In addition we tend to focus on situations that have gone badly wrong, often over dramatize these situations, and become very worried about them recurring. Self-deprecation is part of the British sense of humour and culture and only serves to reinforce negative thoughts, whereas in the US people tend to be quicker to praise.

Ahead of an important meeting, presentation or interview, negative head chatter can lead to a downward spiral or a ‘disabling attitude’ with confidence levels decreasing, which in turn negatively affects our body language and leads to ‘body language leakage’ such as blushing, palms becoming sweaty, hands shaking and even losing one’s voice completely.  The Inner Voice saying ‘You always make a mess of things’ positively reinforces the message and derails attempts to do a better job.  Even if you try to give yourself positive messages you don’t believe it and lose perspective on the facts and reality of the situation.

To silence your inner critic use this practical 12-point plan on a regular basis:

1. Identify situations and people who may contribute to your negative thoughts and develop a SMART action plan to deal with each of them

2. Make a list of all your qualities, interests and activities you enjoy which make you unique; refer back to the list in difficult times

3. Write down your negative thoughts and counter them with a more realistic or factual view of yourself.  ‘Just because you think it doesn’t mean it’s true.’

4. Ask yourself often:  ‘What is really important and what really matters?’  Chances are it’s not what your jealous neighbour, colleague or sibling thinks!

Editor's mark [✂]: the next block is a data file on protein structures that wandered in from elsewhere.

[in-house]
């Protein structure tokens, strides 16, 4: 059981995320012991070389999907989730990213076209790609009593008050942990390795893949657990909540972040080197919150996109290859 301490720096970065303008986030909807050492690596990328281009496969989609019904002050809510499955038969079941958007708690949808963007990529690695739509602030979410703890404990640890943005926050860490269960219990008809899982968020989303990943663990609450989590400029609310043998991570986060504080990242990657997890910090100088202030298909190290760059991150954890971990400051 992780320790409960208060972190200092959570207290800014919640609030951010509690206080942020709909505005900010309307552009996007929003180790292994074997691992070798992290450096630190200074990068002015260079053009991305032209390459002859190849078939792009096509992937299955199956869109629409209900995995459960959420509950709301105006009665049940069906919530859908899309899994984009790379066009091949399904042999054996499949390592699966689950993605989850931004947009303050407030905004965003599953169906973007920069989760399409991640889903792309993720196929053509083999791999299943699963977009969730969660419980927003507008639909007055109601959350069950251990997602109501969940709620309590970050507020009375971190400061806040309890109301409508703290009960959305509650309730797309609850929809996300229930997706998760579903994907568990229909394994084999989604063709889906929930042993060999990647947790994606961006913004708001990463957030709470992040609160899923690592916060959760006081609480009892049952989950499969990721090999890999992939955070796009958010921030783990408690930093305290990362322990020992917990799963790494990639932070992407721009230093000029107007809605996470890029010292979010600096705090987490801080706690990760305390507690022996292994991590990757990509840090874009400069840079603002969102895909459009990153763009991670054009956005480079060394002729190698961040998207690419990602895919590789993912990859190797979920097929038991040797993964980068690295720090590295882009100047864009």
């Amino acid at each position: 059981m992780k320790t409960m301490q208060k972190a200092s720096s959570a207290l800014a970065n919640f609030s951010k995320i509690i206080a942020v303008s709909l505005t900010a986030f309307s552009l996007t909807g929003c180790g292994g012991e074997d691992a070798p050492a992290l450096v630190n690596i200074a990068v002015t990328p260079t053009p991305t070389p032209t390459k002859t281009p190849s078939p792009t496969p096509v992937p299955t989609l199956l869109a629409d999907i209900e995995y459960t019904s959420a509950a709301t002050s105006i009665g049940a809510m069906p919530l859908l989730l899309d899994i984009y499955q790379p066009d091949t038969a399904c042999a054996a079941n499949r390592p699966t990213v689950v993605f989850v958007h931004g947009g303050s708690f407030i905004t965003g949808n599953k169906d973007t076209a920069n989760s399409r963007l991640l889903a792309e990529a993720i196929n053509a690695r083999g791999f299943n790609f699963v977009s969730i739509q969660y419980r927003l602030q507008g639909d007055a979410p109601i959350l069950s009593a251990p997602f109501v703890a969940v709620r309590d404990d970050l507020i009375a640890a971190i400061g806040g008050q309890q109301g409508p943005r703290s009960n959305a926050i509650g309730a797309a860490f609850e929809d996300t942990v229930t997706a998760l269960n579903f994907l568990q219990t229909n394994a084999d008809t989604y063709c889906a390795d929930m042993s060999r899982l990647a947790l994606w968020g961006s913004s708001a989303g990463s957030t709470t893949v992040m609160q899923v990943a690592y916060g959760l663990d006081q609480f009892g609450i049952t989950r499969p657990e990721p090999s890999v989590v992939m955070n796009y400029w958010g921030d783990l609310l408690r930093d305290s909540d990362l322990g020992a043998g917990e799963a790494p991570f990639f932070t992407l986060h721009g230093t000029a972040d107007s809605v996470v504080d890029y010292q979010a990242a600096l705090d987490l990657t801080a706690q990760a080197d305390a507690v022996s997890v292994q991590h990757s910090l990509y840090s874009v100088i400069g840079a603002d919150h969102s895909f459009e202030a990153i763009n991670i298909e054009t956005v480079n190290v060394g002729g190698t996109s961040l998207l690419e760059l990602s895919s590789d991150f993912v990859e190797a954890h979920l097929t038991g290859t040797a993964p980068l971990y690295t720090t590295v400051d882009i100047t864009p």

5. Remember that you wouldn’t criticise a friend as much as you criticise yourself!

6. Ask yourself: ‘What would your best friend or Coach say or do?’

7. Embrace your imperfections and stop trying to be a Perfectionist

8. Replace inner negative messages with positive statements such as: ‘I used to be rubbish at presentations but since the course I’ve become good at them.’

9. Build up a list of positive statements and experiences to repeat often: ‘I have a right to present to these people because I have excellent knowledge to share.’

10. Make a list of all the positive feedback and references you have received from friends, clients, and your boss

11. Banish from your Vocabulary: CAN’T, DON’T, WON’T, SHOULDN’T, COULDN’T, WOULDN’T and remember the words of Henry Ford: ‘Whether you think you can or think you can’t you’re right’

12. Write down your all your Achievements and Accomplishments, either in or outside work and refer to them often

Remember that we have 100% responsibility for our own behaviour, reactions and choices, so if we breathe more slowly, take our time, and give ourselves positive messages, we can improve the way we present, lead, manage, negotiate and deal with key decisions, difficult people and situations, at the same time improving stress levels.

Coaching Negative Head Chatter is an important part of many Coaching Sessions and Behavioural Change Programmes dealing with the development of a wide range of skills from Assertiveness, Conflict Resolution, Decision Making, Negotiating and Influencing, Presenting, and Stress and Lifestyle Management